Boundary tones in non-native speech: The transfer of pragmatic strategies from L1 Swedish into L2 Spanish2014In: Intercultural Pragmatics, ISSN 1612-295X, E-ISSN 1613-365X, Vol. 11, no 2, p. 159-198Article in journal (Refereed)
    Abstract [en]

    The pragmatic functions of pitch at tone unit boundaries are studied in L2 Spanish spoken by Swedish learners, as compared to L1 Swedish and L1 Spanish. The data are recordings of a task in which the subjects - 10 learners of Spanish and 13 native controls - make a restaurant booking on the phone in Spanish, and the Swedish subjects also perform this task in their L1. The tone unit boundary rises and falls produced have been analyzed with special focus on rises and their accompanying vowel duration patterns. The turn-regulating functions of signaling turn-continuation vs. transition-relevance are contrasted with intersubjectivity-regulating signals, namely (non-) prompts for information and ( non-) prompts for interpersonal acceptance. Since open-ended yes/no-questions are signaled by rises in Spanish, though not in Swedish, and since declaratives carrying a positive politeness value tend to end in rises (the tail flick) in Swedish, though not in Spanish, various types of potential negative transfer could be predicted for Swedish learners' L2 Spanish. It is shown that L1 Spanish speakers consistently use moderate rises for turn-keeping and high rises for information-seeking, and that this pattern has no equivalence in the L2 Spanish data. Conversely, rises in L2 Spanish frequently occur where L1 Spanish speakers prefer falls. These rises, interpreted as tail flicks,also occur in L1 Swedish, but they are far more frequent in the L2 Spanish data. Thus, clear transfer patterns are found, which are further reinforced by - insecurity effects due to L2 speaking.

  • 27. Athanasopoulos, Panos
    et al.
    Damjanovic, Ljubica
    Burnand, Julie
    Bylund, Emanuel
    Stockholm University, Faculty of Humanities, Department of Swedish Language and Multilingualism, Centre for Research on Bilingualism. Stellenbosch University, South Africa.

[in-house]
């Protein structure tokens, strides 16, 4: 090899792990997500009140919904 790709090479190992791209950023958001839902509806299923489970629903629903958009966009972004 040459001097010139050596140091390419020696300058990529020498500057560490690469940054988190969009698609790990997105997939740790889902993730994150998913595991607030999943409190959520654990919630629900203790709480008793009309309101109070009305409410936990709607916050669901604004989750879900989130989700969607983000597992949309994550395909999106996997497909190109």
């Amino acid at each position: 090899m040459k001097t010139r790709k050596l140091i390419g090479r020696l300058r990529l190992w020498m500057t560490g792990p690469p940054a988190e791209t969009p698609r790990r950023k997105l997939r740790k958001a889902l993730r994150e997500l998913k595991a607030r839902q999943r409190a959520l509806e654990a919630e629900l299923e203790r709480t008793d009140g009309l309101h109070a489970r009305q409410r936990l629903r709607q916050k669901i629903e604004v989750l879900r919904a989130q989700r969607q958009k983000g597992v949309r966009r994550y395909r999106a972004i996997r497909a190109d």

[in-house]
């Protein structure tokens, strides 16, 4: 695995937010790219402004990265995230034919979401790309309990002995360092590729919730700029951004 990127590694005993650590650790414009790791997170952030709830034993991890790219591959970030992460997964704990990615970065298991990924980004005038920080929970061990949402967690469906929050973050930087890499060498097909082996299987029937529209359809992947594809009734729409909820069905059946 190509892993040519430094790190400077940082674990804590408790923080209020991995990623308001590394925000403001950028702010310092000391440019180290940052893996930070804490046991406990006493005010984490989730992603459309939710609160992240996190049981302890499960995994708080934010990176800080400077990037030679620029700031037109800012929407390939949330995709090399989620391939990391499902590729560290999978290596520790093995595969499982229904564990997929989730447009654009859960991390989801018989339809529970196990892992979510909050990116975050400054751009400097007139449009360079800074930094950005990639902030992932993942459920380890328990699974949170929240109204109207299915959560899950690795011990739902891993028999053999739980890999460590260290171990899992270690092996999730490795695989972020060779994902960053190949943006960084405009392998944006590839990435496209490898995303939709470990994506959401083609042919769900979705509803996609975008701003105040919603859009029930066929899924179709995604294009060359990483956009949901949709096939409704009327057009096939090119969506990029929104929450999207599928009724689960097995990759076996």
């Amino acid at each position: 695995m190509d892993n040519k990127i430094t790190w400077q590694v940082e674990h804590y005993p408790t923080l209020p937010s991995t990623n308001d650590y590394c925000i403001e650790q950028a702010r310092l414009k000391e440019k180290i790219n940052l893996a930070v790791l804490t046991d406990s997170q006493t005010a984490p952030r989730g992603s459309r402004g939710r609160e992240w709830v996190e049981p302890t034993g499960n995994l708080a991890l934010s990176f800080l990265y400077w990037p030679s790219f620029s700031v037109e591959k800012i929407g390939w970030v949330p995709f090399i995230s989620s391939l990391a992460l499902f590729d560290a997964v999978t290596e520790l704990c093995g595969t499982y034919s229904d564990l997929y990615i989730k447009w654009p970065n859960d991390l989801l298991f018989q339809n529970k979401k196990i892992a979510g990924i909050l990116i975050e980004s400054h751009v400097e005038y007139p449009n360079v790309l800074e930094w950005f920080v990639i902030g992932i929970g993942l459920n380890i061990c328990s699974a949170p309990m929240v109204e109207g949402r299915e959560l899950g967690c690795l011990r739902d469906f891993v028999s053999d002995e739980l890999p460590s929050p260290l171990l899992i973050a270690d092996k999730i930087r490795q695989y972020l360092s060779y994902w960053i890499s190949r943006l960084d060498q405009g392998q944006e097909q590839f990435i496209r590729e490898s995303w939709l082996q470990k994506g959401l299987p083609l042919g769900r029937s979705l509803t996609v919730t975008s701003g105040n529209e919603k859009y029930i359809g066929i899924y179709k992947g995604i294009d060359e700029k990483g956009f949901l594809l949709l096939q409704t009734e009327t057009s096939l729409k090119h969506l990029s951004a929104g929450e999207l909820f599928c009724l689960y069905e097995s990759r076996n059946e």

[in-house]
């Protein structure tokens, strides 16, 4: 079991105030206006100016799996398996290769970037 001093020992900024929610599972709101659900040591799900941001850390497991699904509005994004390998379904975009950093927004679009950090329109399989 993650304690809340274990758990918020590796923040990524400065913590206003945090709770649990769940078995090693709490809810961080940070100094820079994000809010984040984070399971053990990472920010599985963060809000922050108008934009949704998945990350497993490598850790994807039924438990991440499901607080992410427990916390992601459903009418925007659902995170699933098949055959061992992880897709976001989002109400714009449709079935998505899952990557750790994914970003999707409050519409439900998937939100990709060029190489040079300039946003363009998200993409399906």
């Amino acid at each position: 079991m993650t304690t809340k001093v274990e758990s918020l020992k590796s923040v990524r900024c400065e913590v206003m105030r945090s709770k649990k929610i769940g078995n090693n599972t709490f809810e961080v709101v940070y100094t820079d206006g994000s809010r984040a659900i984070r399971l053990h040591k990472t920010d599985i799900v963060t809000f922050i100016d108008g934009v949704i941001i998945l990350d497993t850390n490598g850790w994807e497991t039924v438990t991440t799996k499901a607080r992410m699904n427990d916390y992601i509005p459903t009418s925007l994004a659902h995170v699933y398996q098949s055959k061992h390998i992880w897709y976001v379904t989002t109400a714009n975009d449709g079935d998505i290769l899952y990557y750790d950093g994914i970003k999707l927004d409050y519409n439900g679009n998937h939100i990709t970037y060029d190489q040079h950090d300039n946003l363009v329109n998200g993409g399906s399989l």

Learning to Think in a Second Language: Effects of Proficiency and Length of Exposure in English Learners of German2015In: The Modern language journal, ISSN 0026-7902, E-ISSN 1540-4781, Vol. 99, p. 138-153Article in journal (Refereed)
    Abstract [en]

    The aim of the current study is to investigate motion event cognition in second language learners in a higher education context. Based on recent findings that speakers of grammatical aspect languages like English attend less to the endpoint (goal) of events than do speakers of nonaspect languages like Swedish in a nonverbal categorization task involving working memory (Athanasopoulos & Bylund, 2013; Bylund & Athanasopoulos, 2015), the current study asks whether native speakers of an aspect language start paying more attention to event endpoints when learning a nonaspect language. Native English and German (a nonaspect language) speakers, and English learners of L2 German, who were pursuing studies in German language and literature at an English university, were asked to match a target scene with intermediate degree of endpoint orientation with two alternate scenes with low and high degree of endpoint orientation, respectively. Results showed that, compared to the native English speakers, the learners of German were more prone to base their similarity judgements on endpoint saliency, rather than ongoingness, primarily as a function of increasing L2 proficiency and year of university study. Further analyses revealed a nonlinear relationship between length of L2 exposure and categorization patterns, subserved by a progressive strengthening of the relationship between L2 proficiency and categorization as length of exposure increased. These findings present evidence that cognitive restructuring may occur through increasing experience with an L2, but also suggest that this relationship may be complex and unfold over a long period of time.

  • 28.
    Avelar, Juanito
    University of Campinas, Brazil.
    Expressões possessivo-existenciais de tempo decorrente na fala dos quilomboas de Moquém2012In: Stockholm Review of Latin American Studies, ISSN 1654-0204, E-ISSN 1654-0204, no 8, p. 65-82Article in journal (Refereed)
  • 29.
    Avelar, Juanito
    et al.
    University of Campinas, Brazil.
    Galves, Charlotte
    O papel das línguas africanas na emergência da gramática do português brasileiro2014In: Lingüística, ISSN 1132-0214, Vol. 30, no 2, p. 241-288Article in journal (Refereed)
  • 30.
    Axelsson, Monica
    et al.
    Stockholm University, Faculty of Humanities, Department of Language Education.
    Juvonen, Päivi
    Stockholm University, Faculty of Humanities, Department of Language Education.